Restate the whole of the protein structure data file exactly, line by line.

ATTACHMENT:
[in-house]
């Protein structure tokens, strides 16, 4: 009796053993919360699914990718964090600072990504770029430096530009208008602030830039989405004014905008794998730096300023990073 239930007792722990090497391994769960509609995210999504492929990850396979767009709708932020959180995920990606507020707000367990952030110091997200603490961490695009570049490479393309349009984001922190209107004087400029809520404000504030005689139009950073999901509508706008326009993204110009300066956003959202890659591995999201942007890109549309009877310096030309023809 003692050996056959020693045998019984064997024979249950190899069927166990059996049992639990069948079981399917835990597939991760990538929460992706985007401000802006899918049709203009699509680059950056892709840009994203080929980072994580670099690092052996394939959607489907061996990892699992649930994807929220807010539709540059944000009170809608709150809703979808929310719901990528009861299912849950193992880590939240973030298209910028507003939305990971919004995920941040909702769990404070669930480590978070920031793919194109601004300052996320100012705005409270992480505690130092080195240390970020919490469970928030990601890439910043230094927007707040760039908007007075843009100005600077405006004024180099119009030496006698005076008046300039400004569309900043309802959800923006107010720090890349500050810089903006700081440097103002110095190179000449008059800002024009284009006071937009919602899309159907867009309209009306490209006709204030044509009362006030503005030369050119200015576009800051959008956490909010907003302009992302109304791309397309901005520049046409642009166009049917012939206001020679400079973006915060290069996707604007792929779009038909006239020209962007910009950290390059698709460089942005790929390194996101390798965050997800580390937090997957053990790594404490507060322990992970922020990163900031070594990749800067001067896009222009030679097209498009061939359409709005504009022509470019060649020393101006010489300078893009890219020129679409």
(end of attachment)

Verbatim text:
[in-house]
């Protein structure tokens, strides 16, 4: 009796053993919360699914990718964090600072990504770029430096530009208008602030830039989405004014905008794998730096300023990073 239930007792722990090497391994769960509609995210999504492929990850396979767009709708932020959180995920990606507020707000367990952030110091997200603490961490695009570049490479393309349009984001922190209107004087400029809520404000504030005689139009950073999901509508706008326009993204110009300066956003959202890659591995999201942007890109549309009877310096030309023809 003692050996056959020693045998019984064997024979249950190899069927166990059996049992639990069948079981399917835990597939991760990538929460992706985007401000802006899918049709203009699509680059950056892709840009994203080929980072994580670099690092052996394939959607489907061996990892699992649930994807929220807010539709540059944000009170809608709150809703979808929310719901990528009861299912849950193992880590939240973030298209910028507003939305990971919004995920941040909702769990404070669930480590978070920031793919194109601004300052996320100012705005409270992480505690130092080195240390970020919490469970928030990601890439910043230094927007707040760039908007007075843009100005600077405006004024180099119009030496006698005076008046300039400004569309900043309802959800923006107010720090890349500050810089903006700081440097103002110095190179000449008059800002024009284009006071937009919602899309159907867009309209009306490209006709204030044509009362006030503005030369050119200015576009800051959008956490909010907003302009992302109304791309397309901005520049046409642009166009049917012939206001020679400079973006915060290069996707604007792929779009038909006239020209962007910009950290390059698709460089942005790929390194996101390798965050997800580390937090997957053990790594404490507060322990992970922020990163900031070594990749800067001067896009222009030679097209498009061939359409709005504009022509470019060649020393101006010489300078893009890219020129679409």